The mother of three children attending Belle Terre Elementary then spoke “without a doubt” about favoring uniforms for budgetary reasons and to dim others’ temptations to judge hers and other children over their clothing, and to underscore what she sees as uniforms’ reflection of character.
Mitzy Gee, a parent who spoke immediately after her and who’s been a vocal and frequent opponent of the initiative, rebutted the points by underscoring other common theme of uniform debates: there is no hard evidence showing that uniforms improve attendance, grades or character, or reduce such things as drug abuse. She also spoke against the notion that the school district should exercise its authority in what amounts to “a waste of time” at a time when none of the schools in Flagler, including charter schools where uniforms are required, have met the federal “adequate yearly progress” criteria. She had no objection to an optional uniform policy that would grant parents the right to send their children to any school in uniform. Then it was up to both student representatives to add to the opposition.
The many audience questions posed have been asked before, though they clarified at least two points, one of them, both essential to the debate. At one point Conklin asked Wheeler if students are allowed to wear jeans in Osceola schools. They are. She then asked whether it would not be more accurate to define Osceola’s policy as a very strict dress code, rather than a policy. Wheeler said she was right, though the term “uniforms” was more potent. Yet so far, and based on the uniforms shown during the fashion show, this district appears intent on a stricter uniform policy, not a stricter dress code.
Which brought up the second point: If students were adhering to the existing dress code, Dickinson said, “we would probably not be having this discussion.” That was an odd assertion: Several months ago, in a presentation to the board, the student services director, with hard evidence this time, showed that dress code infractions were relatively few, given the number of students in the district. As an article noted at the time, referring to the first four months of the last school year, “In all, the district had 177 referrals related to dress this year, out of a district population of 13,000, and well over half of those were at Flagler Palm Coast High School, which also has the highest enrollment in the district (2,400 students). It is almost a non-issue in elementary school, where the county’s five schools combined have just four referrals this year. Indian Trails Middle School had no referrals at all: the school doesn’t write up referrals unless the problem is chronic, which suggests that, when problems arise, mere warnings are doing the job.”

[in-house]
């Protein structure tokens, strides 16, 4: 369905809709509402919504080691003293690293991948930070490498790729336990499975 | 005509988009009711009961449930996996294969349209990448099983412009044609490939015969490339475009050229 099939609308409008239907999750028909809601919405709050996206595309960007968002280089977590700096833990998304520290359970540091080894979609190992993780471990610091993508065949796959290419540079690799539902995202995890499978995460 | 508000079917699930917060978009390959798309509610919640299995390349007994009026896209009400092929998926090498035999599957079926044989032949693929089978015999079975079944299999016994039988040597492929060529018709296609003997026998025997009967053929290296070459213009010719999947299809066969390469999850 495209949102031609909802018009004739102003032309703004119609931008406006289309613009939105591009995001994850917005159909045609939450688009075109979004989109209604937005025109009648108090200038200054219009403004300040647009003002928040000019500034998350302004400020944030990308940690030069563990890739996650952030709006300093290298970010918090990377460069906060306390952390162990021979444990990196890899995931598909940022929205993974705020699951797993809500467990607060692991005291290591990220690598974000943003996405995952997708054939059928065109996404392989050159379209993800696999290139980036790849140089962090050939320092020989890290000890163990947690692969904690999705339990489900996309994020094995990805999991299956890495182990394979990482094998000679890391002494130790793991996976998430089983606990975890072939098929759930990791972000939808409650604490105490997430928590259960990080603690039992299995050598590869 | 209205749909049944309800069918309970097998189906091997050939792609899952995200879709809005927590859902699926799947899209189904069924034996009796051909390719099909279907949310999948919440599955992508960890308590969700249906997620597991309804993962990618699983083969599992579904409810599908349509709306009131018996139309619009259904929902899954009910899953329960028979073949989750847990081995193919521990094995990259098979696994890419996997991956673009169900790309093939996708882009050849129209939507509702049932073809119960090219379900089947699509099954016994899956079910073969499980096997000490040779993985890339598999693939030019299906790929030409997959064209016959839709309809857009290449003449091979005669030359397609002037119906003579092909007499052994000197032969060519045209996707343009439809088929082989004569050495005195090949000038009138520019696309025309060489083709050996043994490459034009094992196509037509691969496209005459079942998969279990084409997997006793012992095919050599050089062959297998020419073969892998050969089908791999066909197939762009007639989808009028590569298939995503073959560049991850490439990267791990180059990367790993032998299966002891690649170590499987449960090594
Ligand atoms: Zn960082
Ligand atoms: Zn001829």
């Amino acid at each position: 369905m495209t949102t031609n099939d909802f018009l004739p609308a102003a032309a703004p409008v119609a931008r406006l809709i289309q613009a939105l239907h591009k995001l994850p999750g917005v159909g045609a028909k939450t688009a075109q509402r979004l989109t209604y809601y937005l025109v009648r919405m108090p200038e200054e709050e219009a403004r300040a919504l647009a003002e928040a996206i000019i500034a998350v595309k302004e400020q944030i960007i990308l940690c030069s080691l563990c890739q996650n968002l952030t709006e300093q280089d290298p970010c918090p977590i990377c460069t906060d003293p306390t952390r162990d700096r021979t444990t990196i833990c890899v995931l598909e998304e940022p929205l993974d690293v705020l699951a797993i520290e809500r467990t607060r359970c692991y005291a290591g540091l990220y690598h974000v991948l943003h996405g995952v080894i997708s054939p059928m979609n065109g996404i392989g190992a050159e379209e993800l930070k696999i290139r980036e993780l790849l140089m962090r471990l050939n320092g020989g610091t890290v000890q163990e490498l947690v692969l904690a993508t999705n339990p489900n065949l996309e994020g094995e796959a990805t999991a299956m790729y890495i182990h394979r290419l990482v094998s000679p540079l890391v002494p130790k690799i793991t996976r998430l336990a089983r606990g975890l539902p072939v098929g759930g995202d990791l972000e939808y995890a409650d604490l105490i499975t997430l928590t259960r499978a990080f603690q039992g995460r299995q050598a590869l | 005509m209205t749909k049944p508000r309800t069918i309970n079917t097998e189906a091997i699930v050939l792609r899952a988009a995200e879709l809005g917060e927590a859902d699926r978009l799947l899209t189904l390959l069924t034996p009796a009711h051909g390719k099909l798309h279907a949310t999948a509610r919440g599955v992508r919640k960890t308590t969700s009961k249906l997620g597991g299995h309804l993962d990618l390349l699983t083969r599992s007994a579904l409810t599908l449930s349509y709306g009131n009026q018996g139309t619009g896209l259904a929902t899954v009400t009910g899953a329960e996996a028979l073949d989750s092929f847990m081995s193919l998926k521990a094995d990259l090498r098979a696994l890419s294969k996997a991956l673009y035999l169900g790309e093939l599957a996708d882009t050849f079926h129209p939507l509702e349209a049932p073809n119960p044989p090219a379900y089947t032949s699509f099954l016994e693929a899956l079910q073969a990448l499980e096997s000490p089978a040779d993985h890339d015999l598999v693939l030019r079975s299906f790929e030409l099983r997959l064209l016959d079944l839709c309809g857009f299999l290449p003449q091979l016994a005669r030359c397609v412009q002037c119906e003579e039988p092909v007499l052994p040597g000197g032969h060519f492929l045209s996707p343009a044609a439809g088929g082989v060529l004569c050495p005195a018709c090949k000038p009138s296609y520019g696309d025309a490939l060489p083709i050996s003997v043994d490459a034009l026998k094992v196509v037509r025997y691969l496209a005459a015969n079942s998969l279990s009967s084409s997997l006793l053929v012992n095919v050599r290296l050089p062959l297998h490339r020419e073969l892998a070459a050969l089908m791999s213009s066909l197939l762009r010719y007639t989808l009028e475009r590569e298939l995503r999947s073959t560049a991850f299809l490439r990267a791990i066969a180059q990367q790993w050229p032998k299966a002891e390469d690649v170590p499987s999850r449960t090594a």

Dress-code violations are not, in fact, at the origin of this latest debate on uniforms. As Conklin herself asserted repeatedly—and did so again Wednesday evening—the issue was revived when Fischer, the school board member, revived it, because it was one of his main campaign planks.
At the end of the forum each board member made a brief closing statement, some more brief than others (Tucker merely thanked people for showing up). Conklin, hinting at being swayed, said that for her the matter will come down to economics, though she remains convinced that uniforms save money. And Dance repeated his assertion that this is not the time to impose “what amounts to an unfunded mandate.” His voice seemed to break on several occasions when he spoke of the hardships many students and parents are facing, and when he spoke of the freshman gym class at FPC, half of which, he said, needed clothing assistance to be in proper gym attire.